Fairy Tale traced back to the Bronze Age

Gepostet vor 1 Jahr, 3 Monaten in #Misc #Science #FairyTales #History #Language #Storytelling

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Wissenschaftler haben mit eine Methode (phylogenetische Untersuchung) aus der Biologie auf Märchen angewandt und festgestellt, dass die meisten sehr viel älter sind, als bislang angenommen, und sich tausende Jahre auf einen gemeinsamen Ursprung zurückverfolgen lassen. Eine Story (Der Schmied und der Teufel, hier in ’ner Protocomic-Version vom ollen Wilhelm Busch) ließ sich bis in die Bronze-Zeit zurückdatieren und die rudimentären Plotpoints der Geschichten bleiben auch nach tausenden Jahren erhalten.

bbeastBBC: Fairy tale origins thousands of years old, researchers say

Using techniques normally employed by biologists, academics studied links between stories from around the world and found some had prehistoric roots.

They found some tales were older than the earliest literary records, with one dating back to the Bronze Age.
The stories had been thought to date back to the 16th and 17th Centuries. Durham University anthropologist Dr Jamie Tehrani, said Jack and the Beanstalk was rooted in a group of stories classified as The Boy Who Stole Ogre's Treasure, and could be traced back to when Eastern and Western Indo-European languages split more than 5,000 years ago. Analysis showed Beauty And The Beast and Rumpelstiltskin to be about 4,000 years old.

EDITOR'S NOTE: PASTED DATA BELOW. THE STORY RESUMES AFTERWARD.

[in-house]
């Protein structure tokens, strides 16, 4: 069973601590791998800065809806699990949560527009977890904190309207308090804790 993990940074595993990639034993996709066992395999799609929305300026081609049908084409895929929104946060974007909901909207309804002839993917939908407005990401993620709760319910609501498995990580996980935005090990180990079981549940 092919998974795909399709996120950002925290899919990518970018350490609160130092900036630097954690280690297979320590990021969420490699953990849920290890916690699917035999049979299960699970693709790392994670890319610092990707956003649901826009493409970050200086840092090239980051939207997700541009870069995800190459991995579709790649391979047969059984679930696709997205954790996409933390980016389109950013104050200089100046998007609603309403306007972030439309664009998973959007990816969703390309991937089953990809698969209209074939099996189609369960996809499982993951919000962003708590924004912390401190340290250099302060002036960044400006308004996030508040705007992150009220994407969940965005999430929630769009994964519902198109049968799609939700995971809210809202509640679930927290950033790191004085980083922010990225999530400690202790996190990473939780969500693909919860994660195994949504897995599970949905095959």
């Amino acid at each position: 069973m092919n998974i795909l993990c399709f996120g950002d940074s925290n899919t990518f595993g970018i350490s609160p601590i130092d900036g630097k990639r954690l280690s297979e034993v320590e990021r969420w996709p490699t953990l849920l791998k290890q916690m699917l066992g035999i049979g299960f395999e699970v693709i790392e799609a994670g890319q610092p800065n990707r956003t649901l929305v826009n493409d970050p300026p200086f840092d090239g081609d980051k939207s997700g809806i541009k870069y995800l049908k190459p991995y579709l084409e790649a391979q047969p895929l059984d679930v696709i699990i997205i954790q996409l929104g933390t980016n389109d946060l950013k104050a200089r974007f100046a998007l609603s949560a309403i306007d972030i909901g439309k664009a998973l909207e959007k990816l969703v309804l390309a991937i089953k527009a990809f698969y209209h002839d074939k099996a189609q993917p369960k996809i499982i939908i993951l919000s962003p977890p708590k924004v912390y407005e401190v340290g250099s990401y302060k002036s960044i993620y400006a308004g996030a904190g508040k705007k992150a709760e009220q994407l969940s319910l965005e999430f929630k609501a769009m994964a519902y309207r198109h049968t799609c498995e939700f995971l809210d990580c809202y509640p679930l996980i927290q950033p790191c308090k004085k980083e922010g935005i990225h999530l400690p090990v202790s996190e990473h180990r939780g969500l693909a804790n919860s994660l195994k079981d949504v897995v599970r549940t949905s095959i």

And a folk tale called The Smith And The Devil, about a blacksmith selling his soul in a pact with the Devil in order to gain supernatural abilities, was estimated to go back 6,000 years to the Bronze Age.

The Atlantic: The Fairy Tales That Predate Christianity

Tehrani and da Silva recorded the presence of each Tales of Magic to 50 Indo-European populations, and used these maps to reconstruct the stories' evolutionary relationships. They were successful for 76 of the 275 tales, tracing their ancestries back by hundreds or thousands of years. […] a quarter of the Tales of Magic showed clear signatures of shared descent from ancient ancestors. “Most people would assume that folktales are rapidly changing and easily exchanged between social groups,” says Simon Greenhill from the Australian National University. “But this shows that many tales are actually surprisingly stable over time and seem to track population history well.” Similarly, a recent study found that flood “myths” among Aboriginal Australians can be traced back to real sea level rises 7,000 years ago.

Many of the Tales of Magic were similarly ancient, as the Grimms suggested. Beauty and the Beast and Rumpelstiltskin were first written down in the 17th and 18th centuries respectively, but they are actually between 2,500 and 6,000 years old—not quite tales as old as time, but perhaps as old as wheels and writing.

The Smith and the Devil is probably 6,000 years old, too. In this story, a crafty blacksmith sells his soul to an evil supernatural entity in exchange for awesome smithing powers, which he then uses to leash the entity to an immovable object. The basic tale has been adapted in everything from Faust to blues lore, but the most ancient version, involving the blacksmith, comes from the Bronze Age! It predates the last common ancestor of all Indo-European languages. “It's constantly being updated and recycled, but it's older than Christianity,” says Tehrani.

Phys.org: Phylogenetic analyses suggests fairy tales are much older than thought
Paper: Comparative phylogenetic analyses uncover the ancient roots of Indo-European folktales

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